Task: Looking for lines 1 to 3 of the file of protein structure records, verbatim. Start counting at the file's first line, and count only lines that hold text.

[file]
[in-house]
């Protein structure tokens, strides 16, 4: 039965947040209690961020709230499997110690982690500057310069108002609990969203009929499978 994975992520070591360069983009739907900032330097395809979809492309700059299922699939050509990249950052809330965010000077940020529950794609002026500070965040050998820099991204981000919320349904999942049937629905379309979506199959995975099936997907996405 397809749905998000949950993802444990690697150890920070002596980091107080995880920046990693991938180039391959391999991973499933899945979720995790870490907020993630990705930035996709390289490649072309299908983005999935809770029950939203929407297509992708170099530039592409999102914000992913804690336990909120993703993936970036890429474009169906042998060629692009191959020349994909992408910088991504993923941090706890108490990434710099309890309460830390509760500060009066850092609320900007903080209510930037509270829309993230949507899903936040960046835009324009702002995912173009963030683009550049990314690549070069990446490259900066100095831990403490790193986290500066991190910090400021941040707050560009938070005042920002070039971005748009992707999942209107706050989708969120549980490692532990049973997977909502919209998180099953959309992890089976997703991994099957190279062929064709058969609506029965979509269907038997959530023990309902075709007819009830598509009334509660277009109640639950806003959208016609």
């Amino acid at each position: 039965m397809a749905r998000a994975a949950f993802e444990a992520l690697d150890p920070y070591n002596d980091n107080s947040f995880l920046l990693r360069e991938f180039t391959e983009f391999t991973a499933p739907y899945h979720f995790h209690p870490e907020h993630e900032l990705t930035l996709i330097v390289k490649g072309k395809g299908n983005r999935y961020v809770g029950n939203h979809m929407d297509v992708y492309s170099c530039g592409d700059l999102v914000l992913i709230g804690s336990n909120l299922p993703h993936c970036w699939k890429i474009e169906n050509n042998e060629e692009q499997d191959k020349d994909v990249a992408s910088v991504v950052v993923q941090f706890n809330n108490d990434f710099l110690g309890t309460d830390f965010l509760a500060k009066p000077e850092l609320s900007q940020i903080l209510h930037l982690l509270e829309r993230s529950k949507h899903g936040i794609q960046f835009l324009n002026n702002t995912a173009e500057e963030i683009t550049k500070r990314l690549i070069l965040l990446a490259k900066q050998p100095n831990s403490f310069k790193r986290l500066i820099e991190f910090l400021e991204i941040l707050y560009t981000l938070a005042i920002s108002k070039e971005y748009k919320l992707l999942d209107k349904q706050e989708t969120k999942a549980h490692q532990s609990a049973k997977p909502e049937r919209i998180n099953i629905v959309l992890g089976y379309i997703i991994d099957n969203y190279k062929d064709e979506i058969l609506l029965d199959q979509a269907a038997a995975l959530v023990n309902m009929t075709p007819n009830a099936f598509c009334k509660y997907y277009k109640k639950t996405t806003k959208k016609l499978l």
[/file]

[in-house]
């Protein structure tokens, strides 16, 4: 039965947040209690961020709230499997110690982690500057310069108002609990969203009929499978 994975992520070591360069983009739907900032330097395809979809492309700059299922699939050509990249950052809330965010000077940020529950794609002026500070965040050998820099991204981000919320349904999942049937629905379309979506199959995975099936997907996405 397809749905998000949950993802444990690697150890920070002596980091107080995880920046990693991938180039391959391999991973499933899945979720995790870490907020993630990705930035996709390289490649072309299908983005999935809770029950939203929407297509992708170099530039592409999102914000992913804690336990909120993703993936970036890429474009169906042998060629692009191959020349994909992408910088991504993923941090706890108490990434710099309890309460830390509760500060009066850092609320900007903080209510930037509270829309993230949507899903936040960046835009324009702002995912173009963030683009550049990314690549070069990446490259900066100095831990403490790193986290500066991190910090400021941040707050560009938070005042920002070039971005748009992707999942209107706050989708969120549980490692532990049973997977909502919209998180099953959309992890089976997703991994099957190279062929064709058969609506029965979509269907038997959530023990309902075709007819009830598509009334509660277009109640639950806003959208016609």
């Amino acid at each position: 039965m397809a749905r998000a994975a949950f993802e444990a992520l690697d150890p920070y070591n002596d980091n107080s947040f995880l920046l990693r360069e991938f180039t391959e983009f391999t991973a499933p739907y899945h979720f995790h209690p870490e907020h993630e900032l990705t930035l996709i330097v390289k490649g072309k395809g299908n983005r999935y961020v809770g029950n939203h979809m929407d297509v992708y492309s170099c530039g592409d700059l999102v914000l992913i709230g804690s336990n909120l299922p993703h993936c970036w699939k890429i474009e169906n050509n042998e060629e692009q499997d191959k020349d994909v990249a992408s910088v991504v950052v993923q941090f706890n809330n108490d990434f710099l110690g309890t309460d830390f965010l509760a500060k009066p000077e850092l609320s900007q940020i903080l209510h930037l982690l509270e829309r993230s529950k949507h899903g936040i794609q960046f835009l324009n002026n702002t995912a173009e500057e963030i683009t550049k500070r990314l690549i070069l965040l990446a490259k900066q050998p100095n831990s403490f310069k790193r986290l500066i820099e991190f910090l400021e991204i941040l707050y560009t981000l938070a005042i920002s108002k070039e971005y748009k919320l992707l999942d209107k349904q706050e989708t969120k999942a549980h490692q532990s609990a049973k997977p909502e049937r919209i998180n099953i629905v959309l992890g089976y379309i997703i991994d099957n969203y190279k062929d064709e979506i058969l609506l029965d199959q979509a269907a038997a995975l959530v023990n309902m009929t075709p007819n009830a099936f598509c009334k509660y997907y277009k109640k639950t996405t806003k959208k016609l499978l």